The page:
There is empirical evidence that graduates from humanities programs earn less than graduates from other university programs.However, the empirical evidence also shows that humanities graduates still earn notably higher incomes than workers with no postsecondary education, and have job satisfaction levels comparable to their peers from other fields. Humanities graduates also earn more as their careers progress; ten years after graduation, the income difference between humanities graduates and graduates from other university programs is no longer statistically significant. Humanities graduates can boost their incomes if they obtain advanced or professional degrees.
The Humanities Indicators, unveiled in 2009 by the American Academy of Arts and Sciences, are the first comprehensive compilation of data about the humanities in the United States, providing scholars, policymakers and the public with detailed information on humanities education from primary to higher education, the humanities workforce, humanities funding and research, and public humanities activities.Modeled after the National Science Board's Science and Engineering Indicators, the Humanities Indicators are a source of reliable benchmarks to guide analysis of the state of the humanities in the United States.
If "The STEM Crisis Is a Myth",statements about a "crisis" in the humanities are also misleading and ignore data of the sort collected by the Humanities Indicators.
The 1980 United States Rockefeller Commission on the Humanities described the humanities in its report, The Humanities in American Life:
Through the humanities we reflect on the fundamental question: What does it mean to be human? The humanities offer clues but never a complete answer. They reveal how people have tried to make moral, spiritual, and intellectual sense of a world where irrationality, despair, loneliness, and death are as conspicuous as birth, friendship, hope, and reason.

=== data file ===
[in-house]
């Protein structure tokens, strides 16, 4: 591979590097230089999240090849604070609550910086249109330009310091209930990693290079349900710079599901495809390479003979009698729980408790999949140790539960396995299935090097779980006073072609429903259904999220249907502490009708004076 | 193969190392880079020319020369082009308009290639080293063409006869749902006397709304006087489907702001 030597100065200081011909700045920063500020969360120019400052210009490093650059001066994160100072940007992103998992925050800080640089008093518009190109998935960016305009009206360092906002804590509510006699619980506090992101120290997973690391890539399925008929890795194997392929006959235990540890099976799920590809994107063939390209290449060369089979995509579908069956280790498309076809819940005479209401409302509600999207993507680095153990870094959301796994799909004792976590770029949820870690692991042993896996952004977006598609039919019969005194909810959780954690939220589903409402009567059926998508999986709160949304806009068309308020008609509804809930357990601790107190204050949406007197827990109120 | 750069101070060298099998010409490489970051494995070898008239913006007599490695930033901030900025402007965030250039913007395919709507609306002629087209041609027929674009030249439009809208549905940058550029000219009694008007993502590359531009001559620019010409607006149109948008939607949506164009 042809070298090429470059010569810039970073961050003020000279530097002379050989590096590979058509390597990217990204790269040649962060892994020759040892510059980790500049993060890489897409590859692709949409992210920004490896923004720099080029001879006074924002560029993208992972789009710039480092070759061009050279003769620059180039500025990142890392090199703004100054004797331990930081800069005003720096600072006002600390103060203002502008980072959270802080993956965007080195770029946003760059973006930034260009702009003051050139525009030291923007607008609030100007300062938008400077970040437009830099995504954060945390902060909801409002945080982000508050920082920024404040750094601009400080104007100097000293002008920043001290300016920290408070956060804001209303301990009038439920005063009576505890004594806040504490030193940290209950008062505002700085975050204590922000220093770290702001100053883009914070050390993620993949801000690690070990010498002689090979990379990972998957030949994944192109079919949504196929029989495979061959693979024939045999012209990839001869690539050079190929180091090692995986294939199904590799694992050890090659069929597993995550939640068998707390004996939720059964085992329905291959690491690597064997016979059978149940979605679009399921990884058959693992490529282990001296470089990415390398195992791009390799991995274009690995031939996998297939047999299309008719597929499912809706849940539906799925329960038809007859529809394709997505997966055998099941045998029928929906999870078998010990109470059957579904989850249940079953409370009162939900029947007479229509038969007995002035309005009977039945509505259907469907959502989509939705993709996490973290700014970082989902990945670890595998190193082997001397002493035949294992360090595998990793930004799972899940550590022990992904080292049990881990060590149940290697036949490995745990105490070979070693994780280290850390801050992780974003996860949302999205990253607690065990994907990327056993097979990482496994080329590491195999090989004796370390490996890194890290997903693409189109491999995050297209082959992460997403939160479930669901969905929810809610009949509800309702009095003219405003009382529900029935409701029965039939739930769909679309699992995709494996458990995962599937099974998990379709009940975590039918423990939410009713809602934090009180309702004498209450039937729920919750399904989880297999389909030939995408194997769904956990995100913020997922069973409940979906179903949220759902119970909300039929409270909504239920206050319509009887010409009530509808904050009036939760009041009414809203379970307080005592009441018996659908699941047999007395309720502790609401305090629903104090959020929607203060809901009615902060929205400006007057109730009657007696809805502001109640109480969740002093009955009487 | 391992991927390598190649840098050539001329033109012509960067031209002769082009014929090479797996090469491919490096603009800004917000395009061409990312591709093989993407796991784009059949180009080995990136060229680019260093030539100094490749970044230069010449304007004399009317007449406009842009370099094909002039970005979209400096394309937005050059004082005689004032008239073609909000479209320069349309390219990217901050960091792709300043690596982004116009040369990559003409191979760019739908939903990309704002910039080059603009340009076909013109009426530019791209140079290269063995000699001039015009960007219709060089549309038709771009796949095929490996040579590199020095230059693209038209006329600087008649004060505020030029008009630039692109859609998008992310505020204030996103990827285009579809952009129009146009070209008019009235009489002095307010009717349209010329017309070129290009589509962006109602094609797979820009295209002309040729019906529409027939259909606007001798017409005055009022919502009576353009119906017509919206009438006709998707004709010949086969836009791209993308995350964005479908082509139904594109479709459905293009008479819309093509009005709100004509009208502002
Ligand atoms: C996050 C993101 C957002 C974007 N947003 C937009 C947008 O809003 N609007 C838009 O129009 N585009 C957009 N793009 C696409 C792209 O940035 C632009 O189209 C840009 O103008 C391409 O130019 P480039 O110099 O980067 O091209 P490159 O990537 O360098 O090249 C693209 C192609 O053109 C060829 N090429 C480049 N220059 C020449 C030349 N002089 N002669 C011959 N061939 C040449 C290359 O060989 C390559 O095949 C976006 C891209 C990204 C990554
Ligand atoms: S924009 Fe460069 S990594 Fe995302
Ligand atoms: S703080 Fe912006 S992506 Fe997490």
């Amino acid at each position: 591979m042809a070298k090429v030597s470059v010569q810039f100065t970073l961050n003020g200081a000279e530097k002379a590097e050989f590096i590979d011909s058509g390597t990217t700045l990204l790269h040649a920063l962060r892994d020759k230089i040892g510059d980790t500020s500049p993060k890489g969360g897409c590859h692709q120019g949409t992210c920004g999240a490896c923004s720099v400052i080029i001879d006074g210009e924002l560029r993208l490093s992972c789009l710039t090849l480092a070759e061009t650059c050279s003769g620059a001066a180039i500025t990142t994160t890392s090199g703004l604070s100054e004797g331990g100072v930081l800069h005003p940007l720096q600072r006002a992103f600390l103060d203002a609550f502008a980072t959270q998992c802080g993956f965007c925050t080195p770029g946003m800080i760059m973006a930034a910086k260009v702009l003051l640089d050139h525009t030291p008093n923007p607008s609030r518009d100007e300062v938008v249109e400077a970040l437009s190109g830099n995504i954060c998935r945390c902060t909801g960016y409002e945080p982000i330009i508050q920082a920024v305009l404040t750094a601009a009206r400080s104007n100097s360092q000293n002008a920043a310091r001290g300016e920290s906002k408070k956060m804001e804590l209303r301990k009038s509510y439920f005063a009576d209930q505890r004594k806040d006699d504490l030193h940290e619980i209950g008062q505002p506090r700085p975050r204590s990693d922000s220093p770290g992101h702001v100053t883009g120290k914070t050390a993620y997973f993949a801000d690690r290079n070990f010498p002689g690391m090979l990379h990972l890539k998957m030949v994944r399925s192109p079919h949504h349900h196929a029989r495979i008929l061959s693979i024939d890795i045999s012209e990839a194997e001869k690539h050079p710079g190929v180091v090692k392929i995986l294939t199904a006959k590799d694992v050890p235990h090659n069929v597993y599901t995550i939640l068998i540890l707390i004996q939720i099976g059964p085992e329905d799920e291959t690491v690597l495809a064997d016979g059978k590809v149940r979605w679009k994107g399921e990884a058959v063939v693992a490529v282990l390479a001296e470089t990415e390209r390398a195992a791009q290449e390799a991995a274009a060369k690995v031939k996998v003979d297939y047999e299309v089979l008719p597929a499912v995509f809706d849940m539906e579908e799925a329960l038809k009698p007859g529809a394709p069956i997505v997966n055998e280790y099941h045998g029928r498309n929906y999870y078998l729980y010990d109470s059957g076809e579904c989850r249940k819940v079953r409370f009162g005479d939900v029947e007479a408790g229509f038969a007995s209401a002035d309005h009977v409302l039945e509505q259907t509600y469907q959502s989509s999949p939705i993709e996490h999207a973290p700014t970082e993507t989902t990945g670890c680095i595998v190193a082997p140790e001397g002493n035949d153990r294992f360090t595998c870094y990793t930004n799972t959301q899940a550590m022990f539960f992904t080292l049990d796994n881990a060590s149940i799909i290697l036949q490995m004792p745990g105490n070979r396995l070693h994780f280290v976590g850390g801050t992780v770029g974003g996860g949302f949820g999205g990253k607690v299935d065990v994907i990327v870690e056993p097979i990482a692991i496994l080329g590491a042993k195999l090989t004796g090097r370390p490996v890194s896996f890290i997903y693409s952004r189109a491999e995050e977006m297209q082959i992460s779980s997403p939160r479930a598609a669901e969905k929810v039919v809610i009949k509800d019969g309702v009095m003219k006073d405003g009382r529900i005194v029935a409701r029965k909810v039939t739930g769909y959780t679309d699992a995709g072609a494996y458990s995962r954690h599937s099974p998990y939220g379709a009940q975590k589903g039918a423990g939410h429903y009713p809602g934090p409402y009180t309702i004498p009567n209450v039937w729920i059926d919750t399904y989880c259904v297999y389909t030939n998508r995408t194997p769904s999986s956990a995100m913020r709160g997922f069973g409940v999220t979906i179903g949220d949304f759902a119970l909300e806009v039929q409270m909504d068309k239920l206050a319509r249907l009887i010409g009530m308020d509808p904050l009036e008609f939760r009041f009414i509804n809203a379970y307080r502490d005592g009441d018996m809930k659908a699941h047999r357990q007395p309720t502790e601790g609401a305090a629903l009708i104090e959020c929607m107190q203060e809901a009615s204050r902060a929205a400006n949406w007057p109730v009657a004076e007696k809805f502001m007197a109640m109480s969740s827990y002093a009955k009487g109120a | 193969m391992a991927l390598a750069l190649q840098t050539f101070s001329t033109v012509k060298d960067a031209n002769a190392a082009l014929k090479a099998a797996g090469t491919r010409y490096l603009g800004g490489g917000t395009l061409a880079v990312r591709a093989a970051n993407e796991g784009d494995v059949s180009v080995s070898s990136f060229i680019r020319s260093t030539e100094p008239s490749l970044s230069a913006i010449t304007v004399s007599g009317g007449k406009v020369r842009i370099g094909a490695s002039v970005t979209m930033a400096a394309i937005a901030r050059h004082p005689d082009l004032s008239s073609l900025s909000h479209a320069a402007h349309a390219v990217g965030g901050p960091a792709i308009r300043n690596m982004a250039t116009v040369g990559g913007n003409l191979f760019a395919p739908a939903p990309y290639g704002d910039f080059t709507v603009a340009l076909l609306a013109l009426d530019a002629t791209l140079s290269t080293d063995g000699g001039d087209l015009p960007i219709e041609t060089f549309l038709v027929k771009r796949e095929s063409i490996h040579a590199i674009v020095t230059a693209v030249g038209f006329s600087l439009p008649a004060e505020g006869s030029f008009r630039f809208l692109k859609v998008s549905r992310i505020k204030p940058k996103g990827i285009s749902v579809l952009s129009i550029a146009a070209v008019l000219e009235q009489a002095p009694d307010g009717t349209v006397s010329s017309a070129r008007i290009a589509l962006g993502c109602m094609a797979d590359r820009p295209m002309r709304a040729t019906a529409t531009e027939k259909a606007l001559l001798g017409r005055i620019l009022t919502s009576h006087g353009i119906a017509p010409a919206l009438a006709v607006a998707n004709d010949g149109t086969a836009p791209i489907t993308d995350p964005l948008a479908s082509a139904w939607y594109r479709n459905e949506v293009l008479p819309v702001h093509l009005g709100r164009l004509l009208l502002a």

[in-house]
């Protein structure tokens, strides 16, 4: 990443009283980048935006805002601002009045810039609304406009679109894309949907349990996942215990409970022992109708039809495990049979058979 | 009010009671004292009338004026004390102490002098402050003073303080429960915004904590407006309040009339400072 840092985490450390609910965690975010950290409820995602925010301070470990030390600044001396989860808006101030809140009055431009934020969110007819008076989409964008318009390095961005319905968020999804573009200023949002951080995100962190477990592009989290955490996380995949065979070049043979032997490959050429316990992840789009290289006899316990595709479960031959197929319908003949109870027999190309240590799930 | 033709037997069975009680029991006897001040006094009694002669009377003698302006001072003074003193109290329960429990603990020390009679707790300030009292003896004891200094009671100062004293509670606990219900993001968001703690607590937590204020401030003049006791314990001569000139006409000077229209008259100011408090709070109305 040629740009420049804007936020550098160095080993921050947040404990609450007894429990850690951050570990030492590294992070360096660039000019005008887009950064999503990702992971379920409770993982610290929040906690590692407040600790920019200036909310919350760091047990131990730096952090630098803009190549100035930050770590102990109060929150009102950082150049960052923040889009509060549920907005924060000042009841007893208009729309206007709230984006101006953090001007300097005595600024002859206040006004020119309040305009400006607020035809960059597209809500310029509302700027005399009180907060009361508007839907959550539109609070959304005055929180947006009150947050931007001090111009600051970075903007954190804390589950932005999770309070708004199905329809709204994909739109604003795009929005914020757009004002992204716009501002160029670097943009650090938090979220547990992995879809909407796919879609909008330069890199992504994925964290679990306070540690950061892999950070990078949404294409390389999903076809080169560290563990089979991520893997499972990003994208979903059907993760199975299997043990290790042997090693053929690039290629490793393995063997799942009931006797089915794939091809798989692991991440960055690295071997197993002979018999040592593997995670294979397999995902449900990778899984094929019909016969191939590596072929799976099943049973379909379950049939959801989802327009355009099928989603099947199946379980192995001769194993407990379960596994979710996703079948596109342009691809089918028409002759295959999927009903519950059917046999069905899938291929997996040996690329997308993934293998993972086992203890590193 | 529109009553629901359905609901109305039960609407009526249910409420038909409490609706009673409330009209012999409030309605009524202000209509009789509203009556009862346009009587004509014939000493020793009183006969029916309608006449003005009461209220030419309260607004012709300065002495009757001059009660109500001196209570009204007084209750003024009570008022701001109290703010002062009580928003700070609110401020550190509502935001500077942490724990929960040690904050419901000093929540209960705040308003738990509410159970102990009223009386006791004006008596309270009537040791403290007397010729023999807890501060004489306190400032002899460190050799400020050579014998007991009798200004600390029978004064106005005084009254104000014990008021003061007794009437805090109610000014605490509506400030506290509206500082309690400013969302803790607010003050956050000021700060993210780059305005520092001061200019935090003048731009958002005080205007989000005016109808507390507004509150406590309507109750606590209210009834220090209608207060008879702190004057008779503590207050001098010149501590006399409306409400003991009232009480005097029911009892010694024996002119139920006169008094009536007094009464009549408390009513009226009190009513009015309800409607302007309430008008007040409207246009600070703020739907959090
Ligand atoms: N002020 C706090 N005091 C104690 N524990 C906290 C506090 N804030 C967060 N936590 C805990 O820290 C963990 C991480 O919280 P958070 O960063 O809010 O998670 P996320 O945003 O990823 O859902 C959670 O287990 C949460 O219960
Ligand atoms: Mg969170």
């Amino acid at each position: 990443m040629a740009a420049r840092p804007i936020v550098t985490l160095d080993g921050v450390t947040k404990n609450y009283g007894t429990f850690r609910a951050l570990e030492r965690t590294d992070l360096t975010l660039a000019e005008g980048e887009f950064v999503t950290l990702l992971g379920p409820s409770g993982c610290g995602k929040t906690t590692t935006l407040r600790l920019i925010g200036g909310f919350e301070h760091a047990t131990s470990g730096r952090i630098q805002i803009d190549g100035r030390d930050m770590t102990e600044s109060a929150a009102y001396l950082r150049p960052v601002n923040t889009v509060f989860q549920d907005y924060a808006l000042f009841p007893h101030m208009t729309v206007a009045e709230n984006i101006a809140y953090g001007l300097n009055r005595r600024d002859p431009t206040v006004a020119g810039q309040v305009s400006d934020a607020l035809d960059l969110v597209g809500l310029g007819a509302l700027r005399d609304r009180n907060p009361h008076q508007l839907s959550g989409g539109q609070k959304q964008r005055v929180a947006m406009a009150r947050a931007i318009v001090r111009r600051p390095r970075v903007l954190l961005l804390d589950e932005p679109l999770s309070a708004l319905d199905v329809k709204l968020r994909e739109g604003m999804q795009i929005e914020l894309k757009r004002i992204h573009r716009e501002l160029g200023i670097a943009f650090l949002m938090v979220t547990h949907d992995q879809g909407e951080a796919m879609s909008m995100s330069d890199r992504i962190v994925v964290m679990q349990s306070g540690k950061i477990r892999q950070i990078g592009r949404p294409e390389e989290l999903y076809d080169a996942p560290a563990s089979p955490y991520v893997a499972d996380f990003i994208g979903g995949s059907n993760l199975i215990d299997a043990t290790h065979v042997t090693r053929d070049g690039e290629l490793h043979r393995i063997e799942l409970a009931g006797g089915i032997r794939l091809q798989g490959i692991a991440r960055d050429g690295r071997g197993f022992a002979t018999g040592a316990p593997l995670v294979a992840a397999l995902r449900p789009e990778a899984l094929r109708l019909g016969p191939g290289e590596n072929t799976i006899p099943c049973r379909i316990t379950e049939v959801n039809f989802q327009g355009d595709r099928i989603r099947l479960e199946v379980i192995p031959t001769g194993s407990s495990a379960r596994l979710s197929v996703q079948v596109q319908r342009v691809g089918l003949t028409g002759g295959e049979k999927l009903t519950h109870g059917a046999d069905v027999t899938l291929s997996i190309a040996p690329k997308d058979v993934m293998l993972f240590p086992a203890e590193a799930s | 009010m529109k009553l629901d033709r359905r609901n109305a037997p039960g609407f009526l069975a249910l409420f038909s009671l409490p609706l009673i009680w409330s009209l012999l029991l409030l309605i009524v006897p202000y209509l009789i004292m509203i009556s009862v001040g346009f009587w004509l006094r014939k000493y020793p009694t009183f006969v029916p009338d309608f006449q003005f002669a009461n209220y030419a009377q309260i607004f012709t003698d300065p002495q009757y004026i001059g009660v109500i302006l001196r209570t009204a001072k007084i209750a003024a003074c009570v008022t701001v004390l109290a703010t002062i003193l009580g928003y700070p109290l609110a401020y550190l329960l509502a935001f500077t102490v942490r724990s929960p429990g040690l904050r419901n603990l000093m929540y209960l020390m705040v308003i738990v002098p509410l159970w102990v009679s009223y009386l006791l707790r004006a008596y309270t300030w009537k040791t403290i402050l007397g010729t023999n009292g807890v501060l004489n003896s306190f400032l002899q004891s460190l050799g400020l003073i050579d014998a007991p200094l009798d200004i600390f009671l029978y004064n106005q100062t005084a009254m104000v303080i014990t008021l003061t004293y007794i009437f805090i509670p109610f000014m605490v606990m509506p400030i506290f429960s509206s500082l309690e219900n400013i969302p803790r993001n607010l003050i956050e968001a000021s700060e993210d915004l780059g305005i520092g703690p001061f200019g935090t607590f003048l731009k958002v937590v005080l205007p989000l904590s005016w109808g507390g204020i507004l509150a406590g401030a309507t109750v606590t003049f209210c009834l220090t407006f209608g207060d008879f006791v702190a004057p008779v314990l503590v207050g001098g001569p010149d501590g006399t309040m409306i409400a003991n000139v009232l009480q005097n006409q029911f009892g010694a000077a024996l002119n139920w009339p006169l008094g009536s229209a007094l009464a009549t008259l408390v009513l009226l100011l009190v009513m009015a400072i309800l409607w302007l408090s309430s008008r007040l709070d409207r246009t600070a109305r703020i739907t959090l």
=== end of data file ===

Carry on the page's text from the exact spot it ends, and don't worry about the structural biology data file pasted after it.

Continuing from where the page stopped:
In 1950, a little over 1 percent of 22-year-olds in the United States had earned a humanities degrees (defined as a degree in English, language, history, philosophy); in 2010, this had doubled to about 2 and a half percent.In part, this is because there was an overall rise in the number of Americans who have any kind of college degree. (In 1940, 4.6 percent had a four-year degree; in 2016, 33.4 percent had one.) As a percentage of the type of degrees awarded, however, the humanities seem to be declining. Harvard University provides one example. In 1954, 36 percent of Harvard undergraduates majored in the humanities, but in 2012, only 20 percent took that course of study. Professor Benjamin Schmidt of Northeastern University has documented that between 1990 and 2008, degrees in English, history, foreign languages, and philosophy have decreased from 8 percent to just under 5 percent of all U.S. college degrees.
The Commission on the Humanities and Social Sciences 2013 report The Heart of the Matter supports the notion of a broad "liberal arts education", which includes study in disciplines from the natural sciences to the arts as well as the humanities.